Injecting the hasReadPermission prop

We’re going to handle setting this prop in the _app.js file, which you’ll need to add to the pages folder. This leverages the custom app feature of Next, and will run this logic for every page.

// /pages/app.js

import App from "next/app"

function MyApp({ Component, pageProps }) {
  return <Component {...pageProps} />
}

MyApp.getInitialProps = async (appContext) => {
  const appProps = await App.getInitialProps(appContext)

  if (Math.random() > 0.5) {
    appProps.pageProps.hasReadPermission = true
  }

  return { ...appProps }
}

export default MyApp

In our initial implementation we’re going to give you a 50% chance of viewing the page on each refresh. Try it a couple of times, and you should get to see both access denied, and the protected content.

Protecting with a cookie

Rather than roll the dice on every refresh, we’ll now check a cookie on each request. To do so we’ll use the universal cookie package, which lets us work with cookies in both node and the browser with one package/API:

yarn add universal-cookie

We’ll put our cookie name in a consts file (debugging cookie name typos is great fun, but we’ll skip that step today):

// /consts.js
export default {
  SiteReadCookie: "src",
}

And now we’ll check this cookie to see if the client has the right password, by updating _app.js:

// /pages/app.js

// At the top of _app.js
import Cookies from "universal-cookie"
import consts from "consts"

// In the getInitialProps function, instead of our 'random' proteciton
const cookies = new Cookies(appContext.ctx.req.headers.cookie)
const password = cookies.get(consts.SiteReadCookie) ?? ""

if (password === "letmein") {
  appProps.pageProps.hasReadPermission = true
}

My consts file is in the root folder (not the pages folder), though I’ve got absolute imports configured, so no need to import from ../consts.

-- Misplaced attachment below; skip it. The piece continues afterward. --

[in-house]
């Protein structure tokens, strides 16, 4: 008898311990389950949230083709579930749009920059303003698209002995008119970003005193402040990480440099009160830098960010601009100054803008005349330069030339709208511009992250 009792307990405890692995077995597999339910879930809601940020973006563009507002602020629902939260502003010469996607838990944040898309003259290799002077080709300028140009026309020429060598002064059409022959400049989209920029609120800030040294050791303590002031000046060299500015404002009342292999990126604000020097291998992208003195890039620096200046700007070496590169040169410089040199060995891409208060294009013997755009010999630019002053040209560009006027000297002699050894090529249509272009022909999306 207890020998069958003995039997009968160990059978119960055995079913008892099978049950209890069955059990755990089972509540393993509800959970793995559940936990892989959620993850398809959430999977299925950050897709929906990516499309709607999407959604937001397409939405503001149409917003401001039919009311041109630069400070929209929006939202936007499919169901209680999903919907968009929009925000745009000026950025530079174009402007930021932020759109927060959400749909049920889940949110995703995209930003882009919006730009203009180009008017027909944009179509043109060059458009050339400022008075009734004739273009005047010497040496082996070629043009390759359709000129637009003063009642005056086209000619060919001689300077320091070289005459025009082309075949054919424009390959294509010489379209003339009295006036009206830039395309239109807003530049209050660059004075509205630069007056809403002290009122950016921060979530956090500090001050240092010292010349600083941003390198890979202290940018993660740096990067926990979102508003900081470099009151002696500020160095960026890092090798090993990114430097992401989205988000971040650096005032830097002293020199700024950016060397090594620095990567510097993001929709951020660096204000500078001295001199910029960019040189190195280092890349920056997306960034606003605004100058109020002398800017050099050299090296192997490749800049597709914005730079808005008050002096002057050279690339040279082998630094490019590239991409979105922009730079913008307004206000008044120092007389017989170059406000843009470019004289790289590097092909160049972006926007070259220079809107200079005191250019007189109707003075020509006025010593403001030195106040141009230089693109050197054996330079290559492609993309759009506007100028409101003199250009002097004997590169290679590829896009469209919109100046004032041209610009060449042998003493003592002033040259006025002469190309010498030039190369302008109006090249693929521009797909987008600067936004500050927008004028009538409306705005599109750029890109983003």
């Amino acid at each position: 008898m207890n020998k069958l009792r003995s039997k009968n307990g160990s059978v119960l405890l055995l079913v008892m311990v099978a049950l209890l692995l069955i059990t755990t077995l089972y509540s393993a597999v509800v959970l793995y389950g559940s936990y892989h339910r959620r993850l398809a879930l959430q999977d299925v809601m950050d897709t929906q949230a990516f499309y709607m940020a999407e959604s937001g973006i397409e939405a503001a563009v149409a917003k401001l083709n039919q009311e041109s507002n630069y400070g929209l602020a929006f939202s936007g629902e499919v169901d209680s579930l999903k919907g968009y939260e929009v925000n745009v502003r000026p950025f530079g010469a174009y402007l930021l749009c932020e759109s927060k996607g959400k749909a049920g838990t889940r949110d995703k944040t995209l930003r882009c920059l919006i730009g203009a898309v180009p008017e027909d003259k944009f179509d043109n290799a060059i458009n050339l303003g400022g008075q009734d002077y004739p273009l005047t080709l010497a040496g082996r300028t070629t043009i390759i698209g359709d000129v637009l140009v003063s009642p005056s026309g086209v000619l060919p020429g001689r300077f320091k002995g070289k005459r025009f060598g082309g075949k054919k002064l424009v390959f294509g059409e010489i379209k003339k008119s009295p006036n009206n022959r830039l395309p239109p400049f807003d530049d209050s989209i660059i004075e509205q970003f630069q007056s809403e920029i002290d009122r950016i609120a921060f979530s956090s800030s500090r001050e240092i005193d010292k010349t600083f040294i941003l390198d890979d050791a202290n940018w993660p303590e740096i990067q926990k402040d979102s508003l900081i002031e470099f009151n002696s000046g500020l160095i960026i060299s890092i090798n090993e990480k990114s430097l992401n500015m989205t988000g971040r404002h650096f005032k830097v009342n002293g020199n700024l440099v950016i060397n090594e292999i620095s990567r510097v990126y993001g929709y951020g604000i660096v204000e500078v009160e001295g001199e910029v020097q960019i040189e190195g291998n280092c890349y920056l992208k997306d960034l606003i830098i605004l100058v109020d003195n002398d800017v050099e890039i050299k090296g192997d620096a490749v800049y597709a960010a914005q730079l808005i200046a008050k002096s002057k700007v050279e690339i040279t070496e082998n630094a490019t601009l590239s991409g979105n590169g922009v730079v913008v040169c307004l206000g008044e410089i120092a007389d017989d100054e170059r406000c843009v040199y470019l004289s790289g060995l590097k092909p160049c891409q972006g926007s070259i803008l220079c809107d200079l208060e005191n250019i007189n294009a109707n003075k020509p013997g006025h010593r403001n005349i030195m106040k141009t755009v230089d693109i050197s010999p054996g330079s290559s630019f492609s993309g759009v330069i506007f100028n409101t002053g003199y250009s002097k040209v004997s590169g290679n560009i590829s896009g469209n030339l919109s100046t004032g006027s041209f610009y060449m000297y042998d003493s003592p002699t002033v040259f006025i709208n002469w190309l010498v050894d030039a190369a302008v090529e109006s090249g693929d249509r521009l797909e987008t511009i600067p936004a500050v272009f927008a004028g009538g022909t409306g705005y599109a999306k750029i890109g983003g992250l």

If you check the /protected page you’ll now see you can’t access it any more. If you add a cookie with the right password (letmein) in the dev tools you’ll be able to get in again.

Keep in mind we’ve put the password in the source code, so if your source isn’t private this is a bit of security theatre. If the source is going to be public you could use an environment variable instead.

Adding password entry

In this case ‘logging in’ means setting a cookie to the password value. To do this we’ll create a login component, and then replace the ‘Access Denied’ view on the page with the login component.

To do that first create a login component. Note the below is styled with Tailwind CSS with the tailwind ui package for custom forms:

// /components/login.js

import { useState } from "react"
import Cookies from "universal-cookie"
import consts from "consts"

const Login = ({ redirectPath }) => {
  const [password, setPassword] = useState("")

  return (
    <div className="w-1/3 max-w-sm mx-auto">
      <form>
        <label className="block">
          <span className="text-gray-700">Password</span>
          <input
            type="text"
            className="form-input mt-1 block w-full bg-gray-50"
            placeholder="Your site password"
            value={password}
            onChange={(e) => setPassword(e.target.value)}